“Since completing his art education in the early 1960s, Sam Gilliam has been creating richly colored abstract compositions using watercolors on Japanese washi paper,” Pace notes. The posted price for each painting is $180,000.

The gallery’s viewing room is an online only exhibition. On the Art Basel platform, Pace is showing works by 10 gallery artists, including Gilliam, Jean Dubuffet, Joseph Beuys, Andy Warhol, and Yoshitomo Nara. Gilliam’s “Untitled” (2018) is an unframed drape painting soaked with vivid hues of tangerine orange with washes of deep green and bright yellow.

Los Angeles artist Paul Mpagi Sepuya creates ambiguous and fragmented images that counter traditional portraiture. Last year, he joined Vielmetter Los Angeles, where his first solo exhibition with the gallery is currently on view. “Paul Mpagi Sepuya: A conversation about around pictures” (March 14-April 25, 2020) features photographic works made in the artist’s studio between 2017 and 2020.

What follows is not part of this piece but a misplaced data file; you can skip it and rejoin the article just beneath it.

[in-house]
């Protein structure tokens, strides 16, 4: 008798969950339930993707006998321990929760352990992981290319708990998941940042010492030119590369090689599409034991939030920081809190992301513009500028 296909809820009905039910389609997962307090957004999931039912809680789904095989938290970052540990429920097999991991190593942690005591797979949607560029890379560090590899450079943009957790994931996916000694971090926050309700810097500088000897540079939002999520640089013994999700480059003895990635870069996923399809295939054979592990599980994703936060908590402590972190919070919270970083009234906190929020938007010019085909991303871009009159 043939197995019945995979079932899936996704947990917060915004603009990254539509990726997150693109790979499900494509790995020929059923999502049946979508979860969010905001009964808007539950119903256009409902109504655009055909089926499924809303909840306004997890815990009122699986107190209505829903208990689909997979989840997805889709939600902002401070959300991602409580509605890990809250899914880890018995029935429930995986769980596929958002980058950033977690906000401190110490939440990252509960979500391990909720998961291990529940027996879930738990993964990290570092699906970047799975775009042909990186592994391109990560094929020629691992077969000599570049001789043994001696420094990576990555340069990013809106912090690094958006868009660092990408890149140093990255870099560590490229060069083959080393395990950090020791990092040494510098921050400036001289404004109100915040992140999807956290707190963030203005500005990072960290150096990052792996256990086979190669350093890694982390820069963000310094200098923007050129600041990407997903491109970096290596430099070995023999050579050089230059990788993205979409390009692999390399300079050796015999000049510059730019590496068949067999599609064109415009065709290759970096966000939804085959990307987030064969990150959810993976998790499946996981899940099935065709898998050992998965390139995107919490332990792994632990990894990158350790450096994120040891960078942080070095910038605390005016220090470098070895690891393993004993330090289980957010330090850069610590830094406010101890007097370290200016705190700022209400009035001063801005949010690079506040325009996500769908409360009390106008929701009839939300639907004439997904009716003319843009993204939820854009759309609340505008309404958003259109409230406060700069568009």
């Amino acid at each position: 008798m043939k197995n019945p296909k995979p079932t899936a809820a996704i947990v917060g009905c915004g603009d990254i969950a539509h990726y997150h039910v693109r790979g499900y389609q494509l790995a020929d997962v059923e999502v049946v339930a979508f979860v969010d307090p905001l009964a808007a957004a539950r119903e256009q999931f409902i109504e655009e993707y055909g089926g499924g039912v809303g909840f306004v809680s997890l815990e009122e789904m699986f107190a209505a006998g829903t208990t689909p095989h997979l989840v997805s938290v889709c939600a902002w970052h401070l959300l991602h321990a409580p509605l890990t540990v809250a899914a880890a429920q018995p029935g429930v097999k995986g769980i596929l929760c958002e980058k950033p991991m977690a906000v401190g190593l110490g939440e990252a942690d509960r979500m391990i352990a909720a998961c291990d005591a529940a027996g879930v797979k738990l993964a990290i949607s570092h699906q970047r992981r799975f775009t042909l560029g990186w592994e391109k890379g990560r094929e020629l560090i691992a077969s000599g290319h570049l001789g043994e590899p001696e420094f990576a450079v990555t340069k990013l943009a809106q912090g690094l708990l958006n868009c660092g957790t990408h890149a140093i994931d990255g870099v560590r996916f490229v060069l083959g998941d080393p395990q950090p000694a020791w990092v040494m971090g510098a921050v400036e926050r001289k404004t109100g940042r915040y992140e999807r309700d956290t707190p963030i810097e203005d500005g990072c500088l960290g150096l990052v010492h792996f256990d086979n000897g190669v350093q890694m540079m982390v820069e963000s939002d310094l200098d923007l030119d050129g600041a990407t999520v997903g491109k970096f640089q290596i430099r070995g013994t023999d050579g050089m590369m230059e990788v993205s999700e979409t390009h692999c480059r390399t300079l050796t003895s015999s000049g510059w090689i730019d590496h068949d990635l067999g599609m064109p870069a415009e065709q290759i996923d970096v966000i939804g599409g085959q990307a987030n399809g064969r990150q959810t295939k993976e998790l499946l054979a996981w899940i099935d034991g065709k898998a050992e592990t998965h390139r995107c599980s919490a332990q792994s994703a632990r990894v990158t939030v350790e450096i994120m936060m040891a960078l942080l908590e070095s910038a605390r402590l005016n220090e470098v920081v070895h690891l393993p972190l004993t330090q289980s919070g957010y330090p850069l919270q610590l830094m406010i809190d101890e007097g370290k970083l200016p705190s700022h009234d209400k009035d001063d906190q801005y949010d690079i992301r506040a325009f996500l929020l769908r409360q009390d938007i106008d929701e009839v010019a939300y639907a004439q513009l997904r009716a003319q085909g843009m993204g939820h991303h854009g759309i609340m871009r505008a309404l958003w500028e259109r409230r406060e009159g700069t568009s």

Vielmetter notes: “The playful interactions of artist and (mostly male) sitters who are often but not always nude; weaving limbs in gestures that span the suggestive, intimate, and self-consciously performative excites not only because there is the suggestion of sex, but also because this suggestion rebukes the objectifying gaze so typical of historical representations of queer, raced male bodies.”

 


Vielmetter Los Angeles Viewing Room: PAUL MPAGI SEPUYA, “Studio (0X5A5038),” 2020 (archival pigment print, 50 x 75 inches / 127 x 190.5 cm, Edition of 5, 2 AP), Inventory #SEP664| Courtesy the artist and Vielmetter Los Angeles, Photo by Jeff McLane

 

The gallery is not participating in Art Basel Hong Kong. Vielmetter describes its “private” viewing rooms as a new online service “created in response to the current times.”